Yashica t5

Yashica T5 Review – The Path to Enlightenment

I suppose it is a little odd to write a ‘part 1’ after a ‘part 2’? But that’s just the way it’s happened … The second part of this story can be found here – Ricoh GR1 – The Path to Enlightenment

Before I get started its worth pointing out that the Yashica T5 is the same camera as the T4 super. Mine is a Yashica T5 …
My experience with the Yashica T5 was destined to be a positive one I think. When I bought the camera from the my local ‘London Camera Exchange’. I was actually hunting for lenses that render their subjects in a unique way, I have a Sony NEX5n in another life and like mounting random glass to it (many of the photos of camera’s on this blog are taken with the nex in fact)… Basically, the Yashica T5 was well off my radar!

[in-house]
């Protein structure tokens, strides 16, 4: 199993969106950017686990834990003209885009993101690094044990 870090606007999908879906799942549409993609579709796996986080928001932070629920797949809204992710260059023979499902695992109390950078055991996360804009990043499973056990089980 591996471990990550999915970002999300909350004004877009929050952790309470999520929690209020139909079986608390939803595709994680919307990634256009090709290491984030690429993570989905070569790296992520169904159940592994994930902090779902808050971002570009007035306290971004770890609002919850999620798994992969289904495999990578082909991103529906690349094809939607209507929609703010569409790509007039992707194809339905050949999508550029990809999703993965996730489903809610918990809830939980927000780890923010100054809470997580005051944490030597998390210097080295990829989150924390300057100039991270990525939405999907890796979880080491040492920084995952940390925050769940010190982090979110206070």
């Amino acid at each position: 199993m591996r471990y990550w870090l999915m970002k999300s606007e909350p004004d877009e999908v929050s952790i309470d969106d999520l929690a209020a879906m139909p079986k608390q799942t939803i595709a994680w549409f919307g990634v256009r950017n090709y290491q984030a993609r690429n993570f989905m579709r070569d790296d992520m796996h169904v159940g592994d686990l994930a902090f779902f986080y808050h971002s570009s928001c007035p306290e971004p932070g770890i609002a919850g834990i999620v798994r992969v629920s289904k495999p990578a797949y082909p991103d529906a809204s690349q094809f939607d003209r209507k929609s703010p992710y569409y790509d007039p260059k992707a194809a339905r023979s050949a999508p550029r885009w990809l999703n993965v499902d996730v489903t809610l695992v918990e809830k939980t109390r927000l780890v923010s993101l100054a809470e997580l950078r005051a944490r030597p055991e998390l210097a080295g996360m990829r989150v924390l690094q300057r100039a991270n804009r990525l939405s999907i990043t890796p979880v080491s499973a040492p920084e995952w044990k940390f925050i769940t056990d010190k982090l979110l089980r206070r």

It’s price tag was quite high too, not for a T5, but higher than I was willing to spend. I didn’t even pick it up. For some reason though, when I went home that afternoon I couldn’t get it out of my head. I was aware of the camera, aware of its cult following and aware of the lens that seemed to be famed for its quality (or a least qualities). I had a look at a few photos on Flickr, and decided I’d pop back and see if I could get a deal on it.

Yashica T5

My experiences as a child shooting with an ultra basic point and shoot (the Nikon RF10) have never left me, many times over the years I have thought to resurrect that camera but had never gotten round to it. Maybe there was a nagging feeling that the quality wouldn’t be up to scratch, or maybe I had always been distracted by some other pursuit (like collecting obscure lenses). One way or another it hadn’t happened. The Yashica T5 seemed to tick some boxes I didn’t think I was looking to tick at the time. Similar form factor to the Nikon, same basic function as the nikon but, and this felt like it was key, with a higher quality lens.

Yashica T5